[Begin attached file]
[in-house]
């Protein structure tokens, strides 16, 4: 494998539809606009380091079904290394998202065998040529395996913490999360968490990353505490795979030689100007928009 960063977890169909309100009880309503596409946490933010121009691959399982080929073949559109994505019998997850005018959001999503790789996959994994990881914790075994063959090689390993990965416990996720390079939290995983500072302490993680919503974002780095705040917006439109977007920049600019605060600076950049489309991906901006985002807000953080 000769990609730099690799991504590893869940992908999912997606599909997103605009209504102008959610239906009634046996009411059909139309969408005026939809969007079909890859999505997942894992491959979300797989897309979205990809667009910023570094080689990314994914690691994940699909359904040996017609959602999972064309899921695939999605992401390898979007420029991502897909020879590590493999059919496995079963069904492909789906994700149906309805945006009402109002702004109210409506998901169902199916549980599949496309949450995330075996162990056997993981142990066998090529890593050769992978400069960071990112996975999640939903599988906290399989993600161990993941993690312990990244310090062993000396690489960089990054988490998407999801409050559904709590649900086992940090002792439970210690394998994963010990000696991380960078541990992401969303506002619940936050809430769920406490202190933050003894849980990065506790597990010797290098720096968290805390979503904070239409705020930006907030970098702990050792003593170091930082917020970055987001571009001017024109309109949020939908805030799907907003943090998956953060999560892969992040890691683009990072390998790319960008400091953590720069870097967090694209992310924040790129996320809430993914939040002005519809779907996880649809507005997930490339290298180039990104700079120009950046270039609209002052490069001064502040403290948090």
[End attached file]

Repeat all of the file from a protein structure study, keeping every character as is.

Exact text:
[in-house]
């Protein structure tokens, strides 16, 4: 494998539809606009380091079904290394998202065998040529395996913490999360968490990353505490795979030689100007928009 960063977890169909309100009880309503596409946490933010121009691959399982080929073949559109994505019998997850005018959001999503790789996959994994990881914790075994063959090689390993990965416990996720390079939290995983500072302490993680919503974002780095705040917006439109977007920049600019605060600076950049489309991906901006985002807000953080 000769990609730099690799991504590893869940992908999912997606599909997103605009209504102008959610239906009634046996009411059909139309969408005026939809969007079909890859999505997942894992491959979300797989897309979205990809667009910023570094080689990314994914690691994940699909359904040996017609959602999972064309899921695939999605992401390898979007420029991502897909020879590590493999059919496995079963069904492909789906994700149906309805945006009402109002702004109210409506998901169902199916549980599949496309949450995330075996162990056997993981142990066998090529890593050769992978400069960071990112996975999640939903599988906290399989993600161990993941993690312990990244310090062993000396690489960089990054988490998407999801409050559904709590649900086992940090002792439970210690394998994963010990000696991380960078541990992401969303506002619940936050809430769920406490202190933050003894849980990065506790597990010797290098720096968290805390979503904070239409705020930006907030970098702990050792003593170091930082917020970055987001571009001017024109309109949020939908805030799907907003943090998956953060999560892969992040890691683009990072390998790319960008400091953590720069870097967090694209992310924040790129996320809430993914939040002005519809779907996880649809507005997930490339290298180039990104700079120009950046270039609209002052490069001064502040403290948090």